Interesting enough, as many know, after Strikeforce was engulfed by the UFC, Coker was  a part of the company until he was able to go to Bellator.  Coker sent this tweet after Cris Cyborg, who is heading into free agency, won her fight this past Saturday at UFC 240.

Why purchase Pride?

The newly unredacted information in the report includes emails from Zuffa’s outside counsel addressing the company’s acquisition of Pride.  In a rather ominous email that may be one to cover the attorney, it states, “the strategic/preemptive nature of this acquisition (i.e., to stop others from buying it) and you having seriously contemplated acquiring them only to shut down their business and utilize their Fighters in the UFC.”  Another unredacted footnote from a corporate representative from Deutsche Bank stated that ‘based on conversations with Zuffa and materials provided by Zuffa, Deutsche Bank’s interpretation was that “Each acquisition [Pride, WEC and WFA] had unique offensive and defensive purposes at the time.  However both the WFA and Pride transactions resulted in Zuffa’s roster of elite fighters expanding significantly.”

It’s worth noting that while the Deutsche Bank comment may buttress the argument of a predatory Zuffa looking to buy up the rest of the MMA promotions in the space, it is speculation and essentially hearsay – a statement made without foundation to assert the truth of the matter.  Deutsche made the conclusions based on conversations and documents not known in the passage so its hard to say whether the documents would be reliable.  Yet, you may infer that the position that Deutsche Bank was in as a lender to Zuffa would command truth and honesty on the part of the organization.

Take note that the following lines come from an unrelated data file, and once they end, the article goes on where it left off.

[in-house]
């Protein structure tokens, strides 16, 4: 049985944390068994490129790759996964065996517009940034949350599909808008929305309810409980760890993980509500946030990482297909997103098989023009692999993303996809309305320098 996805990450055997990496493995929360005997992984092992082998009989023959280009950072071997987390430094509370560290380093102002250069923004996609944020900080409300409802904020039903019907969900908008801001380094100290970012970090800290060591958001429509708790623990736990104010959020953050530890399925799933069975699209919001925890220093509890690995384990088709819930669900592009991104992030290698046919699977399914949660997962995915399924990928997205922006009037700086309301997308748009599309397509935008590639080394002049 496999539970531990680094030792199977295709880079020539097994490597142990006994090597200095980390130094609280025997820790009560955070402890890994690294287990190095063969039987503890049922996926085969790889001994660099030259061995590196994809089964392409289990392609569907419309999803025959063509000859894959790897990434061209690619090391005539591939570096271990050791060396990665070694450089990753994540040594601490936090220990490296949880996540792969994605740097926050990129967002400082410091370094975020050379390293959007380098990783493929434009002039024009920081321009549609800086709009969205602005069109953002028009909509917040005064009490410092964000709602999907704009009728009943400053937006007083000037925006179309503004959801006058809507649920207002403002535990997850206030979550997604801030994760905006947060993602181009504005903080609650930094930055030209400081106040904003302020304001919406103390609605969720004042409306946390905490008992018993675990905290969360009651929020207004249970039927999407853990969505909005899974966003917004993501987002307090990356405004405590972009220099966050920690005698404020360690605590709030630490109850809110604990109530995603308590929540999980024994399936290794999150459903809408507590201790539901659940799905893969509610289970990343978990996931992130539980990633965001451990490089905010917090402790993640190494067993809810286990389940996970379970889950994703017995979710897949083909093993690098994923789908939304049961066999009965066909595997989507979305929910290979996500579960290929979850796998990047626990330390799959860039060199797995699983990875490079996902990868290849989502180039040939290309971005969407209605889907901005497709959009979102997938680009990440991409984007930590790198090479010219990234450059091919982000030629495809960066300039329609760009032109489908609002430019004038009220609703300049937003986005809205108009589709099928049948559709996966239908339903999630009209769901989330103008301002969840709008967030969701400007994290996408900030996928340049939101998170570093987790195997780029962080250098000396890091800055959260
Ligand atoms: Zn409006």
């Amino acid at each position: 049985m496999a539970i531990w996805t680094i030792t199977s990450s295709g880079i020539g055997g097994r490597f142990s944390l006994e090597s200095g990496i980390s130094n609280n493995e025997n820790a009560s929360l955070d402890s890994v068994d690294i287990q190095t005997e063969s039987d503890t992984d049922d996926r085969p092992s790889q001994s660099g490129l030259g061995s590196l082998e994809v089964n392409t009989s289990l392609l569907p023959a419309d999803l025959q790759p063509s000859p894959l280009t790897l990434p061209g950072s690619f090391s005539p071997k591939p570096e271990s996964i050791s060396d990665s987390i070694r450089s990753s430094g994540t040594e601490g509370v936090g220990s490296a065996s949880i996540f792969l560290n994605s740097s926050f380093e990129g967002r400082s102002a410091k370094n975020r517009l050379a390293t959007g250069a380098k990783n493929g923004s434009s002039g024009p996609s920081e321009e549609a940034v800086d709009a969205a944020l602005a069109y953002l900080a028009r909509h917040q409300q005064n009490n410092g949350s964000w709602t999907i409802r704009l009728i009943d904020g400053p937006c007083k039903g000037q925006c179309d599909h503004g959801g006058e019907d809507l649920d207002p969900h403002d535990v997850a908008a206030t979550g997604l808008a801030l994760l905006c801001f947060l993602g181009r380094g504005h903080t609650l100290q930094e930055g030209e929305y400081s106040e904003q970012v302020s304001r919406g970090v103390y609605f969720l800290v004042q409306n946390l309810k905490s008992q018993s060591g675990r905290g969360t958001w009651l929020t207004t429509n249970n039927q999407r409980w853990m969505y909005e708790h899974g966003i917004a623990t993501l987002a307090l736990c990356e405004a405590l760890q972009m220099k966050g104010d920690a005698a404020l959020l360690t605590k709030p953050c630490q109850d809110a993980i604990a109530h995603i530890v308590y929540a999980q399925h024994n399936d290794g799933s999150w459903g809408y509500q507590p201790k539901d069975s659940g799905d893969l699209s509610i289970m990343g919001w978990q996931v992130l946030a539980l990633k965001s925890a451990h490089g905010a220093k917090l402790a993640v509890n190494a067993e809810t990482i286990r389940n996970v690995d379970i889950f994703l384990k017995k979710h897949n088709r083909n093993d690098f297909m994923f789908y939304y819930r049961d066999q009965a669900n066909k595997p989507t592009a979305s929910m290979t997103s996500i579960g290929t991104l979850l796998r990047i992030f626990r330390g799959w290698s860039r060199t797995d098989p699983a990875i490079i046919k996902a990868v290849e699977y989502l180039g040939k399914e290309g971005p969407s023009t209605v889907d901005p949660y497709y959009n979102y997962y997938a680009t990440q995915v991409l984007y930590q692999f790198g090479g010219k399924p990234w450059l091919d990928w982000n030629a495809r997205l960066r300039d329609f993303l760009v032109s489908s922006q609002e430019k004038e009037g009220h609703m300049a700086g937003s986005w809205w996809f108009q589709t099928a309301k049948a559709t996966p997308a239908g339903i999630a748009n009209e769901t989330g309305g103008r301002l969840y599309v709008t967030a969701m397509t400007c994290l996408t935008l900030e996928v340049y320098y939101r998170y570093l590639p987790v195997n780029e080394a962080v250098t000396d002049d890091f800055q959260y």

UFC pays DeathClutch

Brock Lesnar’s pay was revealed in a footnote that was unredacted.  When he fought as champion, Lesnar’s company, Deathclutch, was paid $812,500 within 30 days of a fight.  He was then paid another $812,500 within 60 days following the completion of the bout for a total of $1.625 million minus deductions and withholdings. Lesnar was paid a sum of $750,000 for fights where he was not UFC Champion. Similarly, he was paid $375,000 within the first 30 days and another $375,000 within 60 days.

On the issue of fighter pay within the UFC, Singer’s report is a Letter of Agreement from Lyoto Machida that gave him a $100,000 bonus for a fight stoppage.  Presumably this would be in addition to any Performance or Fight of the Night bonus.

The Letter of Agreements according to the report were given to a “small number of top-tier Fighters.”  As explained by Dr. Singer, they were “generally lump-sum payments to Fighters following a Live MMA Event, with the amount often contingent on the outcome of the fight.   Thus, they would not appear in commission reports on purses.  Some were based on a specific outcome and may “also incorporate sponsorship or endorsement agreements or both.”  Dr. Singer explained that the use of these agreements would keep the salaries of Fighters unknown to the public.

Evidence of Counterprogramming to hurt rivals

Another swath of footnotes revealed UFC plans to counterprogram rivals.  The UFC began to air its programming opposite other promotion’s big events starting in 2006.  The UFC first aired a taped compilation of fights opposite a WFA PPV.  In 2008, it countered Affliction’s PPV with a ‘re-run of a prior pay-per-view event on free television.  White openly admitted to throwing together a fighter card  in five weeks in an attempt to choke out another promotion.